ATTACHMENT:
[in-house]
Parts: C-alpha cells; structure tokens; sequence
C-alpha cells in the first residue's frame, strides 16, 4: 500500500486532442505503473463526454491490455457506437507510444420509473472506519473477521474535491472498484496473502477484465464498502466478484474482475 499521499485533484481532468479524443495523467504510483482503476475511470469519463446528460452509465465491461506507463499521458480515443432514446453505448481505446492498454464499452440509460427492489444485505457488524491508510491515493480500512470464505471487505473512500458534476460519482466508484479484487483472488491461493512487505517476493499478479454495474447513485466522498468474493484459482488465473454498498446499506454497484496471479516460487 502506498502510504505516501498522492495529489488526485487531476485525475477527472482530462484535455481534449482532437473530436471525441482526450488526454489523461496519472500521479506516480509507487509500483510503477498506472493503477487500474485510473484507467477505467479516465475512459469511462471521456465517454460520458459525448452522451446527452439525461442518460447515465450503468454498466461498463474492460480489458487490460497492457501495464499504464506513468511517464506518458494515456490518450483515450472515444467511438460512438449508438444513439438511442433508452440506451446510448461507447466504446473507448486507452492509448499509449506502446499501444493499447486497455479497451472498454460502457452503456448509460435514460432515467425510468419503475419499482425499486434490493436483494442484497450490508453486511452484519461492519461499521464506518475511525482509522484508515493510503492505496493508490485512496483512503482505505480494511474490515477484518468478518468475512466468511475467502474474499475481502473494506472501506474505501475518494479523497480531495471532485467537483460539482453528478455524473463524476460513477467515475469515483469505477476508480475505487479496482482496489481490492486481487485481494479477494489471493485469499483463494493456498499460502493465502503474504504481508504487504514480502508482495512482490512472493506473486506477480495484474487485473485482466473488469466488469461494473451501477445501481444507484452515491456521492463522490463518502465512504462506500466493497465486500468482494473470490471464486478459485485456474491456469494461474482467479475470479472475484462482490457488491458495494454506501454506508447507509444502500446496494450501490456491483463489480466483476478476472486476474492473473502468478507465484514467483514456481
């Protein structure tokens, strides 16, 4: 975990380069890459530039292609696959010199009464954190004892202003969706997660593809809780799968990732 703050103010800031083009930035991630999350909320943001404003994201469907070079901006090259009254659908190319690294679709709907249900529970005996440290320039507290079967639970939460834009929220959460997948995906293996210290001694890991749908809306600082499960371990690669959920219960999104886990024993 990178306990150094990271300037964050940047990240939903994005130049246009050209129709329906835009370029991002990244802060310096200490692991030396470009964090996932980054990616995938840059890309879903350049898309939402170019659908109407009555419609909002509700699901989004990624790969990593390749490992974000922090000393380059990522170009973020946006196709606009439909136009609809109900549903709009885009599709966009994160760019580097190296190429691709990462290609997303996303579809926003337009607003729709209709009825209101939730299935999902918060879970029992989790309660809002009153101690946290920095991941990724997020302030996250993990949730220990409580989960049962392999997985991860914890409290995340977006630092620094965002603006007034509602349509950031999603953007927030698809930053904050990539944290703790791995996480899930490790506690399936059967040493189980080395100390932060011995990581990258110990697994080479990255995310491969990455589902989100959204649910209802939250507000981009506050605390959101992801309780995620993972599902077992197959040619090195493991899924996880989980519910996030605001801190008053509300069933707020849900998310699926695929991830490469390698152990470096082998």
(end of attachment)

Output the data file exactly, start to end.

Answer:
[in-house]
Parts: C-alpha cells; structure tokens; sequence
C-alpha cells in the first residue's frame, strides 16, 4: 500500500486532442505503473463526454491490455457506437507510444420509473472506519473477521474535491472498484496473502477484465464498502466478484474482475 499521499485533484481532468479524443495523467504510483482503476475511470469519463446528460452509465465491461506507463499521458480515443432514446453505448481505446492498454464499452440509460427492489444485505457488524491508510491515493480500512470464505471487505473512500458534476460519482466508484479484487483472488491461493512487505517476493499478479454495474447513485466522498468474493484459482488465473454498498446499506454497484496471479516460487 502506498502510504505516501498522492495529489488526485487531476485525475477527472482530462484535455481534449482532437473530436471525441482526450488526454489523461496519472500521479506516480509507487509500483510503477498506472493503477487500474485510473484507467477505467479516465475512459469511462471521456465517454460520458459525448452522451446527452439525461442518460447515465450503468454498466461498463474492460480489458487490460497492457501495464499504464506513468511517464506518458494515456490518450483515450472515444467511438460512438449508438444513439438511442433508452440506451446510448461507447466504446473507448486507452492509448499509449506502446499501444493499447486497455479497451472498454460502457452503456448509460435514460432515467425510468419503475419499482425499486434490493436483494442484497450490508453486511452484519461492519461499521464506518475511525482509522484508515493510503492505496493508490485512496483512503482505505480494511474490515477484518468478518468475512466468511475467502474474499475481502473494506472501506474505501475518494479523497480531495471532485467537483460539482453528478455524473463524476460513477467515475469515483469505477476508480475505487479496482482496489481490492486481487485481494479477494489471493485469499483463494493456498499460502493465502503474504504481508504487504514480502508482495512482490512472493506473486506477480495484474487485473485482466473488469466488469461494473451501477445501481444507484452515491456521492463522490463518502465512504462506500466493497465486500468482494473470490471464486478459485485456474491456469494461474482467479475470479472475484462482490457488491458495494454506501454506508447507509444502500446496494450501490456491483463489480466483476478476472486476474492473473502468478507465484514467483514456481
């Protein structure tokens, strides 16, 4: 975990380069890459530039292609696959010199009464954190004892202003969706997660593809809780799968990732 703050103010800031083009930035991630999350909320943001404003994201469907070079901006090259009254659908190319690294679709709907249900529970005996440290320039507290079967639970939460834009929220959460997948995906293996210290001694890991749908809306600082499960371990690669959920219960999104886990024993 990178306990150094990271300037964050940047990240939903994005130049246009050209129709329906835009370029991002990244802060310096200490692991030396470009964090996932980054990616995938840059890309879903350049898309939402170019659908109407009555419609909002509700699901989004990624790969990593390749490992974000922090000393380059990522170009973020946006196709606009439909136009609809109900549903709009885009599709966009994160760019580097190296190429691709990462290609997303996303579809926003337009607003729709209709009825209101939730299935999902918060879970029992989790309660809002009153101690946290920095991941990724997020302030996250993990949730220990409580989960049962392999997985991860914890409290995340977006630092620094965002603006007034509602349509950031999603953007927030698809930053904050990539944290703790791995996480899930490790506690399936059967040493189980080395100390932060011995990581990258110990697994080479990255995310491969990455589902989100959204649910209802939250507000981009506050605390959101992801309780995620993972599902077992197959040619090195493991899924996880989980519910996030605001801190008053509300069933707020849900998310699926695929991830490469390698152990470096082998």